The purpose of this book is to give a clear and straightforward account of the remarkable properties of the nicotinic receptor for acetylcholine, a membrane protein involved in chemical transduction in the nervous system that is also the target of a widely used drug, nicotine. This molecule also happens to be the first pharmacological receptor and ion channel ever to have been identified. Jean-Pierre Changeux has played a leading role with Stuart J.
Edelstein in the investigation of nicotinic acetylcholine receptors and allosteric proteins. The aim of this book is not only to review the most recent experimental and theoretical breakthroughs in the study of the nicotinic receptor, but also to give the reader a sense of the intellectual excitement and adventure that accompanied the various stages of discovery. The story of the receptor for acetylcholine provides a unique perspective on the development of a branch of science at the crossroads of four major domains: biochemistry, neurophysiology, pharmacology, and the behavioral sciences.
An understanding of nicotinic receptors can help patients suffering from a range of neurological and psychiatric discorders, among them Alzheimer's and Parkinson's diseases, Tourette's syndrome, nocturnal frontal lobe epilepsies, and possibly schizophrenic syndromes and autism as well - to say nothing of addiction to nicotine itself. For forty years now the nicotinic receptor has served as an outstanding model of signal transducers and pharmacological receptors.
This richly illustrated volume furnishes an exceptional opportunity for scientists and students to follow the course of a major advance in our understanding of the molecular basis of brain functions."The nicotinic acetylcholine receptor has served for many decades as the prototype for neurotransmitter receptors. Acetylcholine was the first neurotransmitter shown to be involved in the fonction of the mammalian brain and its nicotinic receptor the first receptor to be characterized.
Jean-Pierre Changeux is the indisputable pioneer in this field. This volume summarizes with great lucidity the history of a highly important topic in neuroscience." Paul Greengard, Nobel laureate in Medecine - The Rockefeller University"From the molecule to thought itself - an extraordinary journey! Changeux and Edelstein are uniquely qualified to relate this utterly fascinating story, whose philosophical implications are no less important than the scientific research underlying them." Jean-Marie Lehn, Nobel laureate in Chemistry - ISIS-Université Louis Pasteur, Strasbourg"The human brain is as much a chemical as an electrical network.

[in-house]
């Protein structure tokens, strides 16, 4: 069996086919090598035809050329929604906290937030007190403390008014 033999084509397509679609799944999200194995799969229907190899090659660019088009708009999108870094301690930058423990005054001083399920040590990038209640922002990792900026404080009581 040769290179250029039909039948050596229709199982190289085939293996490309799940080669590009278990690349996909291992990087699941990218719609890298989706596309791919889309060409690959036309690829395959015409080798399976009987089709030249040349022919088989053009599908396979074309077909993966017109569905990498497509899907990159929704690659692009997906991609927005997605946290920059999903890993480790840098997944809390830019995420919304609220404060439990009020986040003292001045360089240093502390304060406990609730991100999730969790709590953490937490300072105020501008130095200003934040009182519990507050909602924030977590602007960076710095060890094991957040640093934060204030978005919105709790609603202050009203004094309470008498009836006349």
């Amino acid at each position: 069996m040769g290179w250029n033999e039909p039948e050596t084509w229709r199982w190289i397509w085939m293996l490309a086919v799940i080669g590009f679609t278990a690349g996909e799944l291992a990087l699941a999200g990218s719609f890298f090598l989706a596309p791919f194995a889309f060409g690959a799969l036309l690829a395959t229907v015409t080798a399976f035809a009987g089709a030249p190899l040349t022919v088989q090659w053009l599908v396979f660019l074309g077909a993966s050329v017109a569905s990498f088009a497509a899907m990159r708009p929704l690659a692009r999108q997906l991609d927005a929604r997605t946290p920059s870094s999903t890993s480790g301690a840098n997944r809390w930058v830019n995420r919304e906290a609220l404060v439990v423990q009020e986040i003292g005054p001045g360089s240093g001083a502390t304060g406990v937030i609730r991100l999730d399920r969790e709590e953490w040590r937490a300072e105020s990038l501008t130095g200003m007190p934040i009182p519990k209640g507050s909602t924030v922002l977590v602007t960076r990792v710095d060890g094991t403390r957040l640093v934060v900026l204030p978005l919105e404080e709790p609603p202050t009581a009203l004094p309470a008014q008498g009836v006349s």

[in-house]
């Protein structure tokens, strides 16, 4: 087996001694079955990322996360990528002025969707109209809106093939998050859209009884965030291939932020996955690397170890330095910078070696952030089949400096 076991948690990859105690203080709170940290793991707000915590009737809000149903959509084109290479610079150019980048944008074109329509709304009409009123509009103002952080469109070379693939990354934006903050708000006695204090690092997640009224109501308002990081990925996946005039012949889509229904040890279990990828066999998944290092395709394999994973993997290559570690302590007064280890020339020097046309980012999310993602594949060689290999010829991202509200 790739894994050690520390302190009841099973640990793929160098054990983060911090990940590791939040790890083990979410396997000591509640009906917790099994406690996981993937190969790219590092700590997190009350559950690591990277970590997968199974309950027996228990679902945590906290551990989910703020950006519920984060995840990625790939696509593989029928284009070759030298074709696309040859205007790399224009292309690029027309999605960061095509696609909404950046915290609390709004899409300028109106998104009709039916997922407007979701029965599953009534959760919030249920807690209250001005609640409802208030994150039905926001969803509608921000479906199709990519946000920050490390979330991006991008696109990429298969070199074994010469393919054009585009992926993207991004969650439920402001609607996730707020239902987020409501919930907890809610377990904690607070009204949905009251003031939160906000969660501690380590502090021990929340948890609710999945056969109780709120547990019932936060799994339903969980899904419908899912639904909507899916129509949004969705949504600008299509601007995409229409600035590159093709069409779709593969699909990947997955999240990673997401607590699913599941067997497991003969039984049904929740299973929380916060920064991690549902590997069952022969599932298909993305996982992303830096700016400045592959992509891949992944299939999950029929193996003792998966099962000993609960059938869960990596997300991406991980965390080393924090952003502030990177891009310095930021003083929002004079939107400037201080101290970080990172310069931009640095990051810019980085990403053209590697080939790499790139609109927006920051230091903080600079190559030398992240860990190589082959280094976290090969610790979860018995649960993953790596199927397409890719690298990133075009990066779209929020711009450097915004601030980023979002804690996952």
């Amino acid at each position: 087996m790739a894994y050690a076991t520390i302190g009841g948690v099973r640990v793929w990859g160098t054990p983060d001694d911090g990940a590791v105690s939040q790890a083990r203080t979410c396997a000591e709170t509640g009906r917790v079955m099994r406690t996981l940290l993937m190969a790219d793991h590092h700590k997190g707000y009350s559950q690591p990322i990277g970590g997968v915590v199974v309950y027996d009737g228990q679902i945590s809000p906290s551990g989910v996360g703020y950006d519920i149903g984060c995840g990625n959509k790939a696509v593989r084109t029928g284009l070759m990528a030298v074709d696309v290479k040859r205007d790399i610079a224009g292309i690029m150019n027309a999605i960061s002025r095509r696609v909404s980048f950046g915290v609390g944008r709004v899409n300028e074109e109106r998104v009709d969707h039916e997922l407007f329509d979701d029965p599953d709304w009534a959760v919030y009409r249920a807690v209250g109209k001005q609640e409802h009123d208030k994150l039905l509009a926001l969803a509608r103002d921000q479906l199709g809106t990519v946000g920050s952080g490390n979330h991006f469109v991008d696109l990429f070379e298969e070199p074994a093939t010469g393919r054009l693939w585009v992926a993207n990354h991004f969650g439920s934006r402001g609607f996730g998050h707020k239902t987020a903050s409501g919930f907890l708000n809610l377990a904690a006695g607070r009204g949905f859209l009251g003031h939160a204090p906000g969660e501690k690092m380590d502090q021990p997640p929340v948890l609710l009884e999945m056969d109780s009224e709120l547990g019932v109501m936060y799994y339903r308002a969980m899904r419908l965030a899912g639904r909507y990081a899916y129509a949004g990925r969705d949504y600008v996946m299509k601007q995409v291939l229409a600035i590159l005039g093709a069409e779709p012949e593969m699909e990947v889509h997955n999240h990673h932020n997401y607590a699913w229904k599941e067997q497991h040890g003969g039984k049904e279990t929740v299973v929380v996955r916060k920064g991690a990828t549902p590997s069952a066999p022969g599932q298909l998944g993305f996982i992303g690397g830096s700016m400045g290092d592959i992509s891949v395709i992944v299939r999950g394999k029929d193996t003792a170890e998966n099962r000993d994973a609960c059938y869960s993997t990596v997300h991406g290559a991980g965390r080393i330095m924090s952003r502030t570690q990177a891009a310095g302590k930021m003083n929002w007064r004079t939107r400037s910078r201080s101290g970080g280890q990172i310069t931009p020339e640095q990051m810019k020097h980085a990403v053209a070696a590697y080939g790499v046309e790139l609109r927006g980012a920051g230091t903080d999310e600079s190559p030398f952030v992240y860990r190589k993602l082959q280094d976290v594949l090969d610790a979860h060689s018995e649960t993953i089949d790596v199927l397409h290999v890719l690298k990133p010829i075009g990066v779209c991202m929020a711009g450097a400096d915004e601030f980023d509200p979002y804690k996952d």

Its intricacy and sophistication set it apart from any known technical device. The groundbreaking papers by Monod, Jacob, Wyman, and Changeux in the 1960s on chemical regulation and control were eye-opening for all us who were doing experimental research in ths field, and they have turned out to be crucial for understanding biological evolution and learning in a broad sense. Since then Changeux and Edelstein have achieved international fame for their work on nicotinic acetylcholine receptors, amply documented in this masterful account." Manfred Eigen, Nobel laureate in Chemistry - Max Planck Institute for Biophysical Chemistry, Göttingen"One hesitates to call this book a monograph, for despite its comprehensive treatment of a complex subject it is not meant solely for specialized readers.
In concentrating on a single class of neuroreceptors, the nicotinic acetylcholine receptor, it seeks to draw out general principles which apply more widely. It will therefore be welcomed not only by serious workers and students in the field of neurobiology, but also by anyone interested in the broader field of neuroscience." Sir Aaron Klug OM FRS, Nobel laureate in Chemistry - University of Cambridge"Changeux and Edelstein have provided a concise yet highly comprehensive account of perhaps the prototypical neurotransmitter complex, the nicotinic acetylcholine receptor.
The story of how the roles played by this signal transduction system in nicotine dependence, learning, memory, and the processes of cognition came to be unraveled is an exciting saga, both beautiful and profound. A lovely historico-scientific document." Floyd E. Bloom, Professor Emeritus - The Scripps Research Institute"Changeux and Edelstein describe a classically Cartesian process of scientific investigation that leads to a most non-Cartesian conclusion.
Having elucidated the mechanisms of action and interaction by which the various elements that make up the nicotinic acetylcholine receptor operate throughout the nervous system, from neuromuscular junctions to the brain itself, the authors turn to the role of thse structures and mechanisms in supporting cognition and giving access to consciousness - thus parting ways with Descartes and the view that the mind is able somehow to exist independently of the body.
A work of truly remarkable erudition and insight." Roger Guillemin, Nobel laureate in Medicine - Salk Institute for Biological Studies